Your new book Slow Beauty: Rituals and Recipes to Nourish the Body and Feed the Soul is all about finding moments to breathe, practice self-care and take life at your own pace. Can you share some tips from the book on how to practice wellness at home?

First tip is to define your own beauty standard. We don’t need to follow the standards set by the beauty industry. We are each beautiful in our own unique way and I encourage women to take an empowered stance to what makes them uniquely beautiful and to own it. There are exercises in the book that help women to reflect on identifying their needs, connecting with their inner rhythm, and what beauty means to them and the Slow Beauty Mapping chapter shows how to engage meaningfully in their personal practice. In addition I recommend taking a seasonal approach to wellness. Just like the external seasons change, so do we and it’s important to adjust our wellness practices to support our changing needs each season. Some basics are daily self-massage after the shower. I like to use the SpaRitual Earl Grey Oil Salve for the fall/winter seasons and/or one of the fall or winter oil blends (recipes in the book).  Bringing in breath work, daily movements, and intuitive eating practices are also an important aspect of self-care and all are deeply nourishing. To increase compassion for self and others I highly recommend a Tibeten meditation practice called Tonglen. This practice decreases feelings of anxiety, stress, and depression by helping us to let go of deeply rooted obstacle states of mind. The effects are feelings of joy, presence and calm.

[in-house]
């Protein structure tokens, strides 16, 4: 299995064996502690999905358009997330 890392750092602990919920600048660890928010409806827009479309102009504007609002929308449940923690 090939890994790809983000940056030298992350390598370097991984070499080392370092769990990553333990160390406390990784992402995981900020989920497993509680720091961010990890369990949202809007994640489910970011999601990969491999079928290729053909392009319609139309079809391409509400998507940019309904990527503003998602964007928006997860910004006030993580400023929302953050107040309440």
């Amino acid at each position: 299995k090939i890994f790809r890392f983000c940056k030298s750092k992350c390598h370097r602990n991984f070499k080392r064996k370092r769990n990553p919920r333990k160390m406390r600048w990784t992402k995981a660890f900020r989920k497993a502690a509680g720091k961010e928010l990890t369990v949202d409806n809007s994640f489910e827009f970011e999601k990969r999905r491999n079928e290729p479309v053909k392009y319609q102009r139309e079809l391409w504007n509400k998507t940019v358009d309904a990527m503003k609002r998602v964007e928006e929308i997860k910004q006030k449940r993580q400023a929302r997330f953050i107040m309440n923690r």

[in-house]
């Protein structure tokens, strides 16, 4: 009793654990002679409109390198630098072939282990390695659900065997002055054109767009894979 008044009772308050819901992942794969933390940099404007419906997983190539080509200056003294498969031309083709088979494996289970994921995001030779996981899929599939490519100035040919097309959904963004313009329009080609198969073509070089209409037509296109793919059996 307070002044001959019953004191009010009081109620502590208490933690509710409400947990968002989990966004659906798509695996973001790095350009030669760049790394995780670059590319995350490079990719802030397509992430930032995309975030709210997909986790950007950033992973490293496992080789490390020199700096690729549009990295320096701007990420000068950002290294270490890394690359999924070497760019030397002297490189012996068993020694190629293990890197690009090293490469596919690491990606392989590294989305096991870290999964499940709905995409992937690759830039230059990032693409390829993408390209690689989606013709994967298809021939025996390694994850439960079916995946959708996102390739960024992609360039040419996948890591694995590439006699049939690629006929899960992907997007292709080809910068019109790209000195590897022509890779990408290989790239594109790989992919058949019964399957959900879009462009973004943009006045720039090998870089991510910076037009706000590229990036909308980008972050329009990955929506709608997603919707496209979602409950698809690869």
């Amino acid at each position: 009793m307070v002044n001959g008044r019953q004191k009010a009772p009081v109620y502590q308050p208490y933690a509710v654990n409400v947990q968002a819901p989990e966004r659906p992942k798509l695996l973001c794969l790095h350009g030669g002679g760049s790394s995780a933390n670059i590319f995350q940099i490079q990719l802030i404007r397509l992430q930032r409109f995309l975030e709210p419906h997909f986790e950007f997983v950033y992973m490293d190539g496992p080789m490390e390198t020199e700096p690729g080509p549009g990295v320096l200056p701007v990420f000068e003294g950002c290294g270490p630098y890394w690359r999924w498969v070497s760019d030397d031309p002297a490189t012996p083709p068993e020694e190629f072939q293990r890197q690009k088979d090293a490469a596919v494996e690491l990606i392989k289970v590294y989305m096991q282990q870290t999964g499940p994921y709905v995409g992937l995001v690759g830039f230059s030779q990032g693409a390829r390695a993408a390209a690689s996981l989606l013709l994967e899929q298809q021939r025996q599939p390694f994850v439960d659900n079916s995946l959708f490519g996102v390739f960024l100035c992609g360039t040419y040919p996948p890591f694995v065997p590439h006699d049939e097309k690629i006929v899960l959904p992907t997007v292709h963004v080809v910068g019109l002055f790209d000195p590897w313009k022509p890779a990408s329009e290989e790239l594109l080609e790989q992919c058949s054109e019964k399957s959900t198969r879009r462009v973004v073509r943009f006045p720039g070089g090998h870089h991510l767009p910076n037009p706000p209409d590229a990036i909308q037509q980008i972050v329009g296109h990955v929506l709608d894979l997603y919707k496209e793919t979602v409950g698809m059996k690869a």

We are in the middle of a new season. What changes are you making in your daily routine to embrace Fall?

Fall is characteristic of self-discipline, structure, organization and deep inner strength. As the leaves change colors and fall from the trees, we are invited to also let go of that which no longer serves us. I use the Tonglen meditation practice in the Fall to aid me in the letting go process, and I also identify three needs to focus on for the season. For this Fall I’ve identified that I need organization, dance and optimism, and I’ve made commitment to myself to do what it takes to invite all three into my life in meaningful ways. For beauty rituals I am doing dry brushing to let go of toxins, and in my daily self massage I use more oil and deeper pressure to pacify the anxiety often kicked up in the fall season, and to hydrate and tone my skin. These are just a few ways I use Slow Beauty to embrace the Fall season.

What is the ultimate beauty practice to you and why?

Meditation. Meditation. Meditation. It is scientifically proven that meditation helps to slow the aging process, and reduces stress, and that in turn helps us to feel more joyful and look more radiant.


Lastly, could you tell our beauty lovers what your all-time favorite Odacité product(s) is and how you use it in your skincare regime :-)

I’ve been a huge fan of Valerie and Odacité since its inception. I love many of the products in the line. If I need to pick just one then I will pick the Gentle Rejuvenating Cleanser. I use the cleanser in my evening face ritual. I love that it comes with the facial sponges and the tip on how to use them to encourage lymphatic circulation.